I’m in the midst of recapping my trip to Europe, you can play catch up here.

On the morning after Christmas we hopped a bus from Prague to Vienna. This was a pretty short bus ride, and the country side within the Czech Republic was nice to look at. Our bus stop was like a junk yard. For real, we got dropped off in this empty bus lot with chained fences, and run down cars. The only redeeming factor was that this junk yard had wifi! And Vienna had uber, whereas other countries did not have uber as a mode of transportation. We were only staying in Vienna for a night, so we booked our hotel through hotwire. You guys, stay away from hotwire.

The hotel was three stars but it felt like one. The walls were thin, the sheets felt like paper, and the shower looked dirty. However they did advertise free breakfast and by another happy accident the hotel was directly across the street from the train station that we would need the next day for travel to Budapest. We couldn’t check in yet, so we put our stuff in their “luggage closet” which was just a closet in the hallway, not monitored or locked. I made sure to grab all my valuables and we set out for the day to utilize the daylight.

Side note” traveling in the winter months was really hard becasue we only had a small amount of daylight each day, so everyday felt jam packed trying to fit so many sights into a few hours. In the following pictures, you will see that the sun is already going down, and it was only 2 o’clock.




These photos were taken at the Belvedere is a historic building that now houses Austrian art. It was originally built to be a summer residence of Prince Eugene Savoy, and has two palaces, with a garden in the middle. Vienna had such a royal feel to it. Everything looked pristine, and luxurious. We kept walking, and stumbled upon  the St. Charles Church, which is regarded as one of the city’s greatest buildings.



In the courtyard outside of the church they were cleaning up a Christmas market. I can’t say that I was upset to miss another market, but I did think it was odd that most of the city was packing up Christmas on the 26th. I feel like here in the U.S. we really try to hold onto the Christmas spirit until at least New Years, but I saw so many people throwing away Christmas trees, and packing up lights. We also later found out that the 26th is a holiday in Vienna, it’s Boxing day also known in Vienna as Stephen’s day or Stefanitag. As St. Stephen is Vienna’s Patron saint, the day is an occasion for more celebrating in the capital. Because of this, a lot of stores were closed! I was really dumb and only brought two pairs of socks with the hopes of rewashing them as I went–remember I was traveling with only a backpack–well I needed more socks. We were not able to find a place to buy socks in Prague, but I had found Vienna had H&M, but it was closed for the holiday. Annoying! This was one of the main streets, super desolate.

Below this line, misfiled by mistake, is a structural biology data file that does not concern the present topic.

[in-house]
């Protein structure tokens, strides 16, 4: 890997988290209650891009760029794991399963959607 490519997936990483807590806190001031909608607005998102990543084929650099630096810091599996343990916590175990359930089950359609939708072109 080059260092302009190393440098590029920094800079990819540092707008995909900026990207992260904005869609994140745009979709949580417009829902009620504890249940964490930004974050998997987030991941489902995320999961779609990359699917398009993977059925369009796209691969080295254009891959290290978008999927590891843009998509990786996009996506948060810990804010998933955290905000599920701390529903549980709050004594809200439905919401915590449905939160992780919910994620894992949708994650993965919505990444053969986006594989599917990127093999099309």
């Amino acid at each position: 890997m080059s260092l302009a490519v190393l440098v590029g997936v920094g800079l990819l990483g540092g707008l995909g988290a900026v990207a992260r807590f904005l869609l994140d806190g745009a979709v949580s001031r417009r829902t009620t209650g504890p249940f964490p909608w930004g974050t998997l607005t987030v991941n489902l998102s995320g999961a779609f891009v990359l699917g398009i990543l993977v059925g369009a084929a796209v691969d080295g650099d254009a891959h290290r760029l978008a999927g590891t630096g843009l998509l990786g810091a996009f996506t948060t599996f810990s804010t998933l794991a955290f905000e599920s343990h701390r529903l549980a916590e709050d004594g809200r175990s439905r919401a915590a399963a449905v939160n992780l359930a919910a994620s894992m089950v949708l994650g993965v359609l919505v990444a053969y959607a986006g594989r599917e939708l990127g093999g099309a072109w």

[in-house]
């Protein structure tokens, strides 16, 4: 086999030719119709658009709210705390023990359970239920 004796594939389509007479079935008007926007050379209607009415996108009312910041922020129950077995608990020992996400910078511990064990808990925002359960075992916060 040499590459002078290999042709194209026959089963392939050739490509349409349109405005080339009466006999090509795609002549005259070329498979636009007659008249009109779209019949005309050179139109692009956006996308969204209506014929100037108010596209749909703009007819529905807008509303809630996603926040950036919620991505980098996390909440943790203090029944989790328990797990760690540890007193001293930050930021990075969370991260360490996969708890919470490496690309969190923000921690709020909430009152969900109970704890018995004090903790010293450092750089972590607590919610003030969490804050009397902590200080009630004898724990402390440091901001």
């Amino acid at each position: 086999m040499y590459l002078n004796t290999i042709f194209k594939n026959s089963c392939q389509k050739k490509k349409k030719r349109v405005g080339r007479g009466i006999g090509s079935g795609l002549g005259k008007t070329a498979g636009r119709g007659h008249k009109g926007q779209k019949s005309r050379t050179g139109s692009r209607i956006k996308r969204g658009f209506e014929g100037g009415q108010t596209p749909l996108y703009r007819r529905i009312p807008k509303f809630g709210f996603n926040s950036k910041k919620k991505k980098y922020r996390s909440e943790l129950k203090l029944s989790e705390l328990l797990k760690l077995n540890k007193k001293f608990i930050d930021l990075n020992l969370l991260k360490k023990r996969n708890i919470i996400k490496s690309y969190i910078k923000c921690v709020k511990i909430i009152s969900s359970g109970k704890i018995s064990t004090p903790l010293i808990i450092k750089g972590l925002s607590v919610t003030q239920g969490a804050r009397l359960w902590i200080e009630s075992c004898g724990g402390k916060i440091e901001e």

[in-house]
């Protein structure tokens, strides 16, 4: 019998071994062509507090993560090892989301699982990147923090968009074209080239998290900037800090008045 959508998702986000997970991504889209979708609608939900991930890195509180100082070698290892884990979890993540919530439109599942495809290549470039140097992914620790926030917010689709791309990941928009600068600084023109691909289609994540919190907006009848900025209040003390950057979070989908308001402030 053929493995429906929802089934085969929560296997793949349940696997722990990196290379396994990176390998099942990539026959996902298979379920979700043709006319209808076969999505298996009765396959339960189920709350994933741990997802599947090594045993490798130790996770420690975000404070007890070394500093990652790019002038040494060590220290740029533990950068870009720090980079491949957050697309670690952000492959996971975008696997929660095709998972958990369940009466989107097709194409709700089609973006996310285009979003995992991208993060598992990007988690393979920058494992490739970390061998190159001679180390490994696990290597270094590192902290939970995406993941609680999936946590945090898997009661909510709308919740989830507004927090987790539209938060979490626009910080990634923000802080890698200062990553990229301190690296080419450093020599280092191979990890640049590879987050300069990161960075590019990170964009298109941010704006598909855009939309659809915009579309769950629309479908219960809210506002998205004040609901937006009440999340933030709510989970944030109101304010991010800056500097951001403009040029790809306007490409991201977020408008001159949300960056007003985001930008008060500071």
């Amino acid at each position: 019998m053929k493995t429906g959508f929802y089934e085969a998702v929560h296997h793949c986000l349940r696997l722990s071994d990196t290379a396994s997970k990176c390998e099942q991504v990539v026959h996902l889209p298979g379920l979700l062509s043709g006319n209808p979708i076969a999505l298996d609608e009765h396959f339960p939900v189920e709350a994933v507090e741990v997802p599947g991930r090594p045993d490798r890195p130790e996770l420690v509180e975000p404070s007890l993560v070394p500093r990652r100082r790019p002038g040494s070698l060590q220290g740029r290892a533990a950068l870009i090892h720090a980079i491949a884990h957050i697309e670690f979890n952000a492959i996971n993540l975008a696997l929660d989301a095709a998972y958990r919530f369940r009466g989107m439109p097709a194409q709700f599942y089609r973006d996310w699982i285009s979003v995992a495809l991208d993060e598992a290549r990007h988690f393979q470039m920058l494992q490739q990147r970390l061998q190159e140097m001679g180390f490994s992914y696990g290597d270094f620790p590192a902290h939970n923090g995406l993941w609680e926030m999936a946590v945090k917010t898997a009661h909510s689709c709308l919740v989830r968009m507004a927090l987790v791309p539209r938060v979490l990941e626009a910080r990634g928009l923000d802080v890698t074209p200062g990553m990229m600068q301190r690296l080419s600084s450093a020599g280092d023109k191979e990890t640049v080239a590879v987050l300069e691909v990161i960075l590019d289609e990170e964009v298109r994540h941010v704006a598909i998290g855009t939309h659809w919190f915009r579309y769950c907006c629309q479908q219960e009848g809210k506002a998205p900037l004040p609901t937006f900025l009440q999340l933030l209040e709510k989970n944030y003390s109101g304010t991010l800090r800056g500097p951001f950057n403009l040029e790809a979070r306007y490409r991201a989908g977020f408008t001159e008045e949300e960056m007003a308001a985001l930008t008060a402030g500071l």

Another side note: the whole trip, in every country we found places to be closed at odd times. I don’t know if this was just a holiday thing, or a Europe thing, but it got super frustrating.

When we set out for the day we didn’t have too much of a direction, just kept heading in the direction toward the river. I had watched an episode of Anthony Bourdain traveling in Vienna, so I had a faint idea of things I wanted to see, and eat. In a happy accident I found the sausage cart that he ate it and it was life changing. It was a cheesewurst placed inside a warm baguette. Seriously, to die for. If there is a reason not to be a vegetarian it’s so that you can eat cheesewurst. And salami. And pepperoni. You get the point.